The FDA has stringent regulations that apply to life science companies, particularly when it comes to electronic records and signatures. One essential part of complying with those regulations is filing a 21 CFR Part 11 letter of certification, better known as a letter of non-repudiation agreement. For those unsure of what these letters do, how to write one, and other details, this guide lays out what you should know.

21 CFR Part 11 Letter of Certification

What Is a 21 CFR Part 11 Letter of Certification?

As part of the compliance process, all life science companies must file what’s called a letter of non-repudiation agreement with the FDA. This letter must be on file with the organization, or the organization will deem you not in compliance.

According to the FDA’s website, “A letter of Non-Repudiation Agreement for digital signatures must be submitted to the FDA prior to registering as a transaction partner for the FDA ESG. The letter must be submitted (preferably on company letterhead) and signed with a traditional handwritten signature. Users requesting a new ESG account must send an electronic copy of their Letter of Non-Repudiation to ESGHelpDesk@fda.hhs.gov. In addition, users must send a physical copy to the FDA. Users must send a hard copy within 2 weeks or your account may be disabled.”

Where Should You Send a 21 CFR Part 11 Letter of Certification?

According to the FDA, all letters of non-repudiation agreement should be sent to the following address:

Lowell Marshall
Electronic Submissions Gateway
U.S. Food and Drug Administration
3WFN, Room 7C34
12225 Wilkins Avenue
Rockville, MD 20852

What Should a 21 CFR Part 11 Letter of Certification Look Like?

The FDA has provided two sample letters on the organization’s official government website. Both include placeholders in brackets that indicate where you should supply information, as well as what information is needed. You can find the two sample letters of non-repudiation agreement here: https://www.fda.gov/industry/about-esg/appendix-g-letters-non-repudiation-agreement

We have also included the text of both sample letters below for your convenience:

SAMPLE LETTER #1

[Company Letterhead]

[Today’s Date]

Lowell Marshall
Electronic Submissions Gateway
U.S. Food and Drug Administration
3WFN, Room 7C34
12225 Wilkins Avenue
Rockville, MD 20852

Re: Electronic Signatures

Dear Sir or Madam:

Pursuant to Section 11.100 of Title 21 of the Code of Federal Regulations, this is to certify that [Company Name], [Company Address], intends that electronic signatures executed by our employees, [List of employee names] are the legally binding equivalent of traditional hand-written signatures.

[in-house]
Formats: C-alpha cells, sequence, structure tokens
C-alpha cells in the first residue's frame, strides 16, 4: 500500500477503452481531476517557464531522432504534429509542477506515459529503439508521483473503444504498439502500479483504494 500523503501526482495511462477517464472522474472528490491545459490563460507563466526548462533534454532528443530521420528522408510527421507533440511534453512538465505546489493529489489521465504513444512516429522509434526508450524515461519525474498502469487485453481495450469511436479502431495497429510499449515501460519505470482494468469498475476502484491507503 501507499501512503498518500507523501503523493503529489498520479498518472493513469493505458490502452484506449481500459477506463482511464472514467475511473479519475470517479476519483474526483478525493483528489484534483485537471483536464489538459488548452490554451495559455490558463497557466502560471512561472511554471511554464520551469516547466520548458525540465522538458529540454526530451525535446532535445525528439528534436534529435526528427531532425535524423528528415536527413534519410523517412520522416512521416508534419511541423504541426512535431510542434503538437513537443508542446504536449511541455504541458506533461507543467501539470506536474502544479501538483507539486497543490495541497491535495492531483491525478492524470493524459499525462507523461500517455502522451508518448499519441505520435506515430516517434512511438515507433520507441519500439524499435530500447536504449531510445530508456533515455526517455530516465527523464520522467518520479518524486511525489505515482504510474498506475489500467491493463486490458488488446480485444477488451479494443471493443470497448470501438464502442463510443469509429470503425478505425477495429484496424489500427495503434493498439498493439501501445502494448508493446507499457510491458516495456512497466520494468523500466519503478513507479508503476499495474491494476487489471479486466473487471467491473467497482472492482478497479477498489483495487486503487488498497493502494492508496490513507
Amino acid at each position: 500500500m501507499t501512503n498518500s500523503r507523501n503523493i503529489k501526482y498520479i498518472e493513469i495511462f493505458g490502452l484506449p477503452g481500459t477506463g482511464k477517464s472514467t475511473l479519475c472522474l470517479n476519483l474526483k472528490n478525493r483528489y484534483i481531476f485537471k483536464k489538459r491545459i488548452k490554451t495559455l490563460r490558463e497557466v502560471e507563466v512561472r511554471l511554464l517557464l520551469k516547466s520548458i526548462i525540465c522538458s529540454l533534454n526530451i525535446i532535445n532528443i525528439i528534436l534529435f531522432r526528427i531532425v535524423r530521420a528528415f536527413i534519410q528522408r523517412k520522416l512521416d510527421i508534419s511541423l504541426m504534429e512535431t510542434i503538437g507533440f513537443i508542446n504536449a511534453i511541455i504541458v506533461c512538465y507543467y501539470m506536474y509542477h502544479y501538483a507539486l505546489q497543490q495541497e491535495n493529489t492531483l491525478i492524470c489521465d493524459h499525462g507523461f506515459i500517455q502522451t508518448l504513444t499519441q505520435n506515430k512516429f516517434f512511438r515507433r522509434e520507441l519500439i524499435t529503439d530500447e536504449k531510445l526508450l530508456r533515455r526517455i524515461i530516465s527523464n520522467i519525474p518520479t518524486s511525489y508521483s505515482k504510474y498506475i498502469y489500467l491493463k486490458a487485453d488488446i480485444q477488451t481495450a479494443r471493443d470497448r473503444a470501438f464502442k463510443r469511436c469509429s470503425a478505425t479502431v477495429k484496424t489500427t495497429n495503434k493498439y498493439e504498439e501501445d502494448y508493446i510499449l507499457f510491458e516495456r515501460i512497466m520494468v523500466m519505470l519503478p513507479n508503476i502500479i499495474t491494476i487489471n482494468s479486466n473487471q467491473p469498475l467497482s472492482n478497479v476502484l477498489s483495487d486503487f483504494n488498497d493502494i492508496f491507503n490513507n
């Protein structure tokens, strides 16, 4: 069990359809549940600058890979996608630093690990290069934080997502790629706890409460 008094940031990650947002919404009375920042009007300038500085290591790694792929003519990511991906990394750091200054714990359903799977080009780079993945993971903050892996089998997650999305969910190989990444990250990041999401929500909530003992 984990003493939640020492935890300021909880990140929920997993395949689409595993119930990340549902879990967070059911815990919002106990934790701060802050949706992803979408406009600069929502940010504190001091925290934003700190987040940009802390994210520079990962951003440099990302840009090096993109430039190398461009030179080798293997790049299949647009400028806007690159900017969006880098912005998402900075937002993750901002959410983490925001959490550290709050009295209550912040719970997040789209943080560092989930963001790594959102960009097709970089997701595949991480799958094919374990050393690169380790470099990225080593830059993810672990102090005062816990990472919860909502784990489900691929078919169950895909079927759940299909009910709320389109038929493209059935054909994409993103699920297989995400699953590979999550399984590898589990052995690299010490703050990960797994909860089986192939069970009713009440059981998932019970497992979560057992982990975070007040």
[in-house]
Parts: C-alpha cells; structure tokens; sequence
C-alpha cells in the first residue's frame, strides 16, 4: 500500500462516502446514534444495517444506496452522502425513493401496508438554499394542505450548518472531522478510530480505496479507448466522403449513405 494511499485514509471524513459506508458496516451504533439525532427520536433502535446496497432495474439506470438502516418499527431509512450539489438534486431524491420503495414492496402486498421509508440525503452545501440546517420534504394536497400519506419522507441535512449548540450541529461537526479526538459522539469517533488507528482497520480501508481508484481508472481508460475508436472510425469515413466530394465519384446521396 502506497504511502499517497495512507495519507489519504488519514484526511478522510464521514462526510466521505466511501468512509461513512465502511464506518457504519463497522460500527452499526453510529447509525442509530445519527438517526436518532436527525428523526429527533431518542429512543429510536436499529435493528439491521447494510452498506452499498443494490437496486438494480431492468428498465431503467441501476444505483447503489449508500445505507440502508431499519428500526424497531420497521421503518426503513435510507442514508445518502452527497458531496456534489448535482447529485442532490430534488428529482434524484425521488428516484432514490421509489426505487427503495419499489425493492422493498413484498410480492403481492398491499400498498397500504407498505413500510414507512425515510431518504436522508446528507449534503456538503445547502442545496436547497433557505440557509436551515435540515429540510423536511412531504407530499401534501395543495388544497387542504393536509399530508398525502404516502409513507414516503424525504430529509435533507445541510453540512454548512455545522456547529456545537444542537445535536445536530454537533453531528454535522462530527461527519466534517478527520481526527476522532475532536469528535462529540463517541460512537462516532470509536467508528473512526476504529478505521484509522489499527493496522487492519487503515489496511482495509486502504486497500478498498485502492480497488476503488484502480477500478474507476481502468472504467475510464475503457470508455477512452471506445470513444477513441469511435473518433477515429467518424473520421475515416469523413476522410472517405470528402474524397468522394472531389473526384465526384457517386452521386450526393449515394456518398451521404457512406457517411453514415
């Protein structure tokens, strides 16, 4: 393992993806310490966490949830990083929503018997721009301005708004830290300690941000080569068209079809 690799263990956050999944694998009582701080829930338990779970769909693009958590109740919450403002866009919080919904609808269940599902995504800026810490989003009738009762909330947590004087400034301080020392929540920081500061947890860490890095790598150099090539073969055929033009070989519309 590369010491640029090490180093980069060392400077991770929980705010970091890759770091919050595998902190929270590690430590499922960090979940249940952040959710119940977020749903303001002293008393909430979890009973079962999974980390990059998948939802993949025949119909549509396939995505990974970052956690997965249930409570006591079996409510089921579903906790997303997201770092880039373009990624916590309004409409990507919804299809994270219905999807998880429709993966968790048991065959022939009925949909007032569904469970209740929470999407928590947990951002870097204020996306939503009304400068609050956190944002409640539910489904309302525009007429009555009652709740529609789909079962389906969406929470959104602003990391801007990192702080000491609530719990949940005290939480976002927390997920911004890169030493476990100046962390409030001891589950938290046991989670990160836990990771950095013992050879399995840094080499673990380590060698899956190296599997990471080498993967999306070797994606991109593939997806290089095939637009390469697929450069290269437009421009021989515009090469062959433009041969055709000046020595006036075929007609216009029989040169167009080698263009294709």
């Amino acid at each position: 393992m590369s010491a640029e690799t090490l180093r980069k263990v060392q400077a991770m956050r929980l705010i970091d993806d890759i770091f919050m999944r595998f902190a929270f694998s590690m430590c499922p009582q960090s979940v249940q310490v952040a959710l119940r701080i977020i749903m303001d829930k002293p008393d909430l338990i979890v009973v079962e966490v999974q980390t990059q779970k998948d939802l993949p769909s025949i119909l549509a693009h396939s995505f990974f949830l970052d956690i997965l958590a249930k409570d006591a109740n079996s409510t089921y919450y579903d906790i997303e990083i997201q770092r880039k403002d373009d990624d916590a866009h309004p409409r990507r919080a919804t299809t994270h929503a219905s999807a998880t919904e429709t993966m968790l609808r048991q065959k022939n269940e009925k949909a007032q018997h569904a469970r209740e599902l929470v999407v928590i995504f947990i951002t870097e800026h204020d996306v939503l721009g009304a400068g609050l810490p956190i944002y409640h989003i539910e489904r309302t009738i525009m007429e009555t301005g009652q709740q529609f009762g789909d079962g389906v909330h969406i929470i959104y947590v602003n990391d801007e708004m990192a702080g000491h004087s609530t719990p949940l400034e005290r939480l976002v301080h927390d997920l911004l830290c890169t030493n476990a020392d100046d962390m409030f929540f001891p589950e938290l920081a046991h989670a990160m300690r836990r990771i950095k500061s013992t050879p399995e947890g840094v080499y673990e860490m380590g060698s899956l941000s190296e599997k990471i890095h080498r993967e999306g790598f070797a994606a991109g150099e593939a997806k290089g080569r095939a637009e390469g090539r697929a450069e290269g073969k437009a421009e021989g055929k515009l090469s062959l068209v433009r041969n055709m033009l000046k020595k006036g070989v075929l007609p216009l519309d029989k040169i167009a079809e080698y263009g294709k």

Sincerely yours,

[Hand-written signature]

[Company Representative Title]

[Employee Name #1]: _________ [Hand-written signature of employee #1]

[Employee Name #2]: _________ [Hand-written signature of employee #2]

[Employee Name #3]: _________ [Hand-written signature of employee #3]

[etc.]

SAMPLE LETTER #2

[Company Letterhead]

[Today’s Date]

Lowell Marshall
Electronic Submissions Gateway
U.S. Food and Drug Administration
3WFN, Room 7C34
12225 Wilkins Avenue
Rockville, MD 20852

Re: Electronic Signature Certificate Statement

To Whom It May Concern:

Pursuant to Section 11.100 of Title 21 of the Code of Federal Regulations, this is to certify that [Company Name] intends that all electronic signatures executed by our employees, agents, or representatives, located anywhere in the world, are the legally binding equivalent of traditional hand-written signatures.

Sincerely yours,

[Hand-written signature]

[Name of Company Representative]
[Company Representative Title]

Does 21 CFR Part All Apply to Me?

For those who are unsure whether the rules and regulations apply to their organizations, answer the following four questions:

If you answered yes to the above, then 21 CFR Part 11 does apply to you, and you’ll need to complete and mail a letter of non-repudiation agreement to be on file with the FDA.

What Happens If You Don’t File a 21 CFR Part 11 Letter of Certification?

If you fail to file a letter of non-repudiation with the FDA, you’ll be deemed out of compliance, even if you’ve followed every other step required of you. That could lead to receiving Form 483, as well as FDA warning letters. If the situation is not corrected, you could see damage to your organization’s reputation, and potentially lost business, as well as further action from the FDA. Thankfully, filing a letter of non-repudiation is simple and takes very little time.

Why Do I Need to File a Letter of Certification?

Filing a letter of certification with the FDA signals that your organization complies with the requirements laid out in 21 CFR Part 11. It also shows that you have followed all the steps required of you, including:

The Role of Your Learning Management System

While an LMS might not help you create and file a 21 CFR Part 11 letter of certification, it does play a critical role in your compliance. Creating training plans for employees and ensuring that everyone completes modules covering topics related to password hygiene, software system use, electronic signatures, accountability and responsibility, and data protection are central parts of complying with the FDA’s rules.

The right LMS is vital – as an electronic system, it too must be validated and compliant with the regulations. At eLeaP, we designed our learning management system to deliver best-of-breed capabilities, but also to comply with 21 CFR Part 11 rules. It is fully validated and fit for use. Contact us today to learn more or to schedule your custom consultation.